Sam and Craig, who live with daughter Lucy in Kent, met on an MA course 20 years ago and are both currently working in the museum sector, Sam as a Museum Development Officer for Kent and Medway and Craig as Collections Manager at the Canterbury Museums and Galleries.
Following IVF, which Sam describes as “hard going”, and a difficult pregnancy, Lucy was delivered by an emergency C-section as it was discovered she was in an extended breech position. Within an hour of birth, Lucy was misdiagnosed as having Down’s Syndrome, her unique genetic condition not being picked up until later. With no immediate family nearby, and with a daughter with a misunderstood genetic condition and multiple medical issues, Sam took the difficult decision not to return to work.
Sam said “The first few months were incredibly hard and when Lucy was four months, I had a breakdown. Because Lucy’s condition is unique, it was difficult for anyone to really know what we were going through – there weren’t any support groups and I hated not fitting in at in the ‘normal’ mother and baby groups.”
At six weeks, Lucy was diagnosed with hip dysplasia which turned out to be a soft marker for her condition and resulted in complex surgery at a year old. Her left leg was broken, reset and pinned in place, while she was encased in a plaster cast from chest to ankle for three months. Sick of being stared at, Sam started to design clothing to fit Lucy while her hips and legs took time to heal.
Sam said “Following Lucy’s operation, there was no way she could wear shop bought clothes – everything new had to be cut up and redesigned to fit”. Recovery from this type of surgery is long and Sam, feeling a little better, dug deep and called on her old sewing skills. “I designed and made a pair of waterproof trousers that Lucy could wear in her pushchair if the weather was bad.”
Over the next six months and with the help of a business grant, Sam developed a successful online business, designing clothes for children diagnosed with hip dysplasia, winning several awards, including the gold award at the Prima Baby magazine awards in 2015 for her sleep suit. “It was tough” says Sam. “I remember Lucy having surgery for a hole in her heart when she was two and a half and sat next to her hospital bed at two in the morning replying to customer emails.”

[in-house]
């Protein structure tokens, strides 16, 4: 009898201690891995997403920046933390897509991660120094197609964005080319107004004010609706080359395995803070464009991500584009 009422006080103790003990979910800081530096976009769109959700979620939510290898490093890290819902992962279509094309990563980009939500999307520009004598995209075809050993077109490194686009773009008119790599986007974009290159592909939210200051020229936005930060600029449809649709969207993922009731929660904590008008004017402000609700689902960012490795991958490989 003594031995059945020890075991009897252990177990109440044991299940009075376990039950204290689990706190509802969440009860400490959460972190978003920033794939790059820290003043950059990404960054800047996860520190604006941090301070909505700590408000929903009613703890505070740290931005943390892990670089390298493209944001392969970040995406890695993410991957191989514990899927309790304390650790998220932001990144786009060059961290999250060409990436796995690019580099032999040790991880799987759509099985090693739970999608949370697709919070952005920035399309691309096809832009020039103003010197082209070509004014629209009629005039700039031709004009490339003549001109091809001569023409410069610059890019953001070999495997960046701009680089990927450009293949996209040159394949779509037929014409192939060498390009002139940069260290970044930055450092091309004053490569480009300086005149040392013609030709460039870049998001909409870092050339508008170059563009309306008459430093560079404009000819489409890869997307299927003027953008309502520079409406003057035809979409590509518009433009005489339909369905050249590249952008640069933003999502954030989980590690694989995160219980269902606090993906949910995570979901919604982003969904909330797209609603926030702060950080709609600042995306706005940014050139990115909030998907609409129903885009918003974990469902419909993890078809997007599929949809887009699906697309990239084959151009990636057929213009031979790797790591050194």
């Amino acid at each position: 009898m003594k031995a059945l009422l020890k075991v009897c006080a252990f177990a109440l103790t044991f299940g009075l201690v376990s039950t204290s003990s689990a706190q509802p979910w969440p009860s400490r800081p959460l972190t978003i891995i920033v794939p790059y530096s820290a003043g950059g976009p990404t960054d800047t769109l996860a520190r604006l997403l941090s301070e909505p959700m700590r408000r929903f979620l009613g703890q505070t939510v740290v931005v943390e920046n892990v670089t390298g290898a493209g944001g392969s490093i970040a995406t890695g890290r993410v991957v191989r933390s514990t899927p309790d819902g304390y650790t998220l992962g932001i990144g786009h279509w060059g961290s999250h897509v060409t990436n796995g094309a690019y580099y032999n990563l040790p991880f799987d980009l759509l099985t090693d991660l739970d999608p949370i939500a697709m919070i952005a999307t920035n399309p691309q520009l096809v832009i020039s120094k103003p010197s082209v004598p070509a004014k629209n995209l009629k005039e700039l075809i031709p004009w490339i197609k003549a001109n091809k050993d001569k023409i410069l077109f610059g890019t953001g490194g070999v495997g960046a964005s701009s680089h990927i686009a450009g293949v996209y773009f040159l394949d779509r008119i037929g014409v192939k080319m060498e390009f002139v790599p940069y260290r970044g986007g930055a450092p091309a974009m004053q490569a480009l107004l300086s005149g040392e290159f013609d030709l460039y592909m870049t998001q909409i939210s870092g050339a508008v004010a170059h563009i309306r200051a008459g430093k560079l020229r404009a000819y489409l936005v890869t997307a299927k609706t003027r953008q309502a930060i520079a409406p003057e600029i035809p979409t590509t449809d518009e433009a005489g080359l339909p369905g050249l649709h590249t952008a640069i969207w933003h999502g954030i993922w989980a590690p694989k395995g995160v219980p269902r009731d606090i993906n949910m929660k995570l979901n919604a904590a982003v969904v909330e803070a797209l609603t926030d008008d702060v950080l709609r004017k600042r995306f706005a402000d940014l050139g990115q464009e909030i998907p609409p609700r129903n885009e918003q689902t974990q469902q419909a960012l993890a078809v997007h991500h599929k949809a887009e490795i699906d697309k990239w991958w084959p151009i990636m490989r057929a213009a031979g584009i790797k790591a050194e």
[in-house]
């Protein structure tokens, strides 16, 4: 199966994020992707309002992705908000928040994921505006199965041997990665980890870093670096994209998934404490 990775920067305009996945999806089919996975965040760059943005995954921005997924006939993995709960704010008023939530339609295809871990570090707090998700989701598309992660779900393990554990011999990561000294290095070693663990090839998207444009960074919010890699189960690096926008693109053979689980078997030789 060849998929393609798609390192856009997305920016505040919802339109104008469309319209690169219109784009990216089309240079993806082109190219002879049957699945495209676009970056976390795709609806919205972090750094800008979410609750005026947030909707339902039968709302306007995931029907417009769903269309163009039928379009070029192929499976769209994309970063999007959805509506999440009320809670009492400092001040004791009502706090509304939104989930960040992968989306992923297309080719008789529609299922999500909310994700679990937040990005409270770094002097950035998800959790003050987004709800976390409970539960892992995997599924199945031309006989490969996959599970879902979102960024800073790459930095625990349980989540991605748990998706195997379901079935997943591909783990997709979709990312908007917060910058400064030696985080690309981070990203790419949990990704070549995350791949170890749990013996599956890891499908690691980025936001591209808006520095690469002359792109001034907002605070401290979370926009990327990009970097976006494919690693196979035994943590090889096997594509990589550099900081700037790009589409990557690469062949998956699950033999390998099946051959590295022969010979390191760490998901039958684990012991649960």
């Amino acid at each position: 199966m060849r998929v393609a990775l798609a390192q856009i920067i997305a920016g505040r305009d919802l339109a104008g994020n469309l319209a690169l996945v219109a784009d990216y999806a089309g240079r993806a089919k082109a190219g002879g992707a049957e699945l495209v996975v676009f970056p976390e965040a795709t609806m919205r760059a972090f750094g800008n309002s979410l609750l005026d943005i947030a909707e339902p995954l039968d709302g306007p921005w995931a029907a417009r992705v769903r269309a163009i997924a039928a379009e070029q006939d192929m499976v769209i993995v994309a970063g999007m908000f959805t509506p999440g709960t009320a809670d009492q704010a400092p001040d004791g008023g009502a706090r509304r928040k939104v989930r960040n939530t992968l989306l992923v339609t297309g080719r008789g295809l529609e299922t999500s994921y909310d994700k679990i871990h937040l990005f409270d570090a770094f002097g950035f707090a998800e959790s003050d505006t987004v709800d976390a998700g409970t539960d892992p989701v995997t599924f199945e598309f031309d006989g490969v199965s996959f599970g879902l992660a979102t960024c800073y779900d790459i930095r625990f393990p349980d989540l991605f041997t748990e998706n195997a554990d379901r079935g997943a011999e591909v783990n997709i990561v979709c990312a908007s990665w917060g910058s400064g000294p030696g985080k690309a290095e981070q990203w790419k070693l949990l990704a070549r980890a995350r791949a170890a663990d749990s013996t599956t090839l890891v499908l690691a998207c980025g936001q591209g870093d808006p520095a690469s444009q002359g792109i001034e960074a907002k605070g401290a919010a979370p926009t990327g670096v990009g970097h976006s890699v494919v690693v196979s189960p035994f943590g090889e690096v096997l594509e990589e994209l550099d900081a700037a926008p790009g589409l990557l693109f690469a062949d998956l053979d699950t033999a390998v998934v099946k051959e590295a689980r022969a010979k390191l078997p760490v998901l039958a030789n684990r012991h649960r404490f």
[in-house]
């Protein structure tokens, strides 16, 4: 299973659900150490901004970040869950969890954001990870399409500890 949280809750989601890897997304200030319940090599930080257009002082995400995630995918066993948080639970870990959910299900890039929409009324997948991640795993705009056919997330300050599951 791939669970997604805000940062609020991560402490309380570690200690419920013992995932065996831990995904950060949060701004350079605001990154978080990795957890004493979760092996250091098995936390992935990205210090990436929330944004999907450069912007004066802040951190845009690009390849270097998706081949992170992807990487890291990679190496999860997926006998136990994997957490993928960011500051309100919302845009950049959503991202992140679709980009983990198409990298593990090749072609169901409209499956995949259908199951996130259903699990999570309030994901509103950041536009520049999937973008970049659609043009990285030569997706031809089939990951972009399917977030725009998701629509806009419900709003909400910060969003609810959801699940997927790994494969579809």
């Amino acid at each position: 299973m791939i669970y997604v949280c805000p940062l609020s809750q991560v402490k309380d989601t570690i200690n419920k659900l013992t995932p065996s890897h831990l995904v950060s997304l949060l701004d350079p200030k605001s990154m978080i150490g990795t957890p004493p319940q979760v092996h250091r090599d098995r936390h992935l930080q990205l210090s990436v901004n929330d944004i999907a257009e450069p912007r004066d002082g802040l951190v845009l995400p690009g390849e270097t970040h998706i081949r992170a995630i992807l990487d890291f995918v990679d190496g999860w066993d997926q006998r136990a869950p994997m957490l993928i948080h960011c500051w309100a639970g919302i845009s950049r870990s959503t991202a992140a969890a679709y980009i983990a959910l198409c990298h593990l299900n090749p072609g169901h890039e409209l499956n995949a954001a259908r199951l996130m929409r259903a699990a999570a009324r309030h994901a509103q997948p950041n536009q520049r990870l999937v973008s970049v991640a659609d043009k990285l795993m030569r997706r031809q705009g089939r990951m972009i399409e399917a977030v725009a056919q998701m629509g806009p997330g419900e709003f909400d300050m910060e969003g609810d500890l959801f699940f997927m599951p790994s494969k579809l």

Despite her huge success, Sam missed her old job and, when Lucy was eight, Sam sold the business and made the decision to go back to her original career in the museum sector. Passionate about accessibility, Sam works part time and has developed a toolkit to help children with SEND to access museum resources, works with schools across the area on accessible content and regularly presents at conferences on the subject – “I feel like an accidental activist” she says.
How we have supported Lucy and her family
The family have been accessing services at Demelza Hospice Care for Children in Sittingbourne for six years. With no family locally and Lucy’s grandma suffering from arthritis, the support from Demelza has been invaluable but the initial visit was very emotional.
Sam explains “The connotation of the word ‘hospice’ was frightening, I was angry, couldn’t acknowledge the situation we were in as a family and didn’t want to be there, yet I needed the respite. My mum came along with me and as we reached the end of the care corridor, we looked back to see a little girl in a white shift dress standing at the opposite end. She looked like a ghost and as we stared, she laughed and ran off, at which point my mum burst in to tears”.
The family have since come to rely on the services they access at Demelza. “I’m not sure where we’d be without Demelza’s respite services” says Sam. “We can enjoy family activities and meet up with friends at the hospice with access to all the facilities we need. Lucy loves having a family swim in the hydro pool and enjoys art therapy and music sessions.” Sam and Craig also use the respite service for Lucy when they need visit Craig’s father who has dementia. “Demelza saved our family’s sanity, we are so grateful for the help”.
The family are shielding as a result of the Coronavirus pandemic and Lucy’s condition. The slower pace of life has seen some surprising and very welcome changes in the Bowen family household. Sam says “As Craig and I have been working from home, we’ve been able to eat together as a family at lunchtime as well as in the evenings. Lucy has dysphasia so her food is blended and we feed her. But in the second week of lockdown, one lunchtime Lucy grabbed the spoon and started feeding herself! I was blown away, she is so amazing! Taking advantage of the good weather, we had our first alfresco dinner together outside too!”
Sam says “Lucy is hilarious! She has a big personality – very sociable, happy and determined. She may be non-verbal but is a master of reading situations. We communicate using PECS, a picture card system. She makes very clear choices in what activities she wants to do. Sam continues “I’m so proud of Lucy and all she is. It has made me determined that when this is all over me, Craig and Lucy will take my mum for a slap-up meal in one of the expensive restaurants nearby. I want to celebrate who we are as a family, how Lucy has grown and blossomed through this and how empowered I feel as Lucy’s mum.”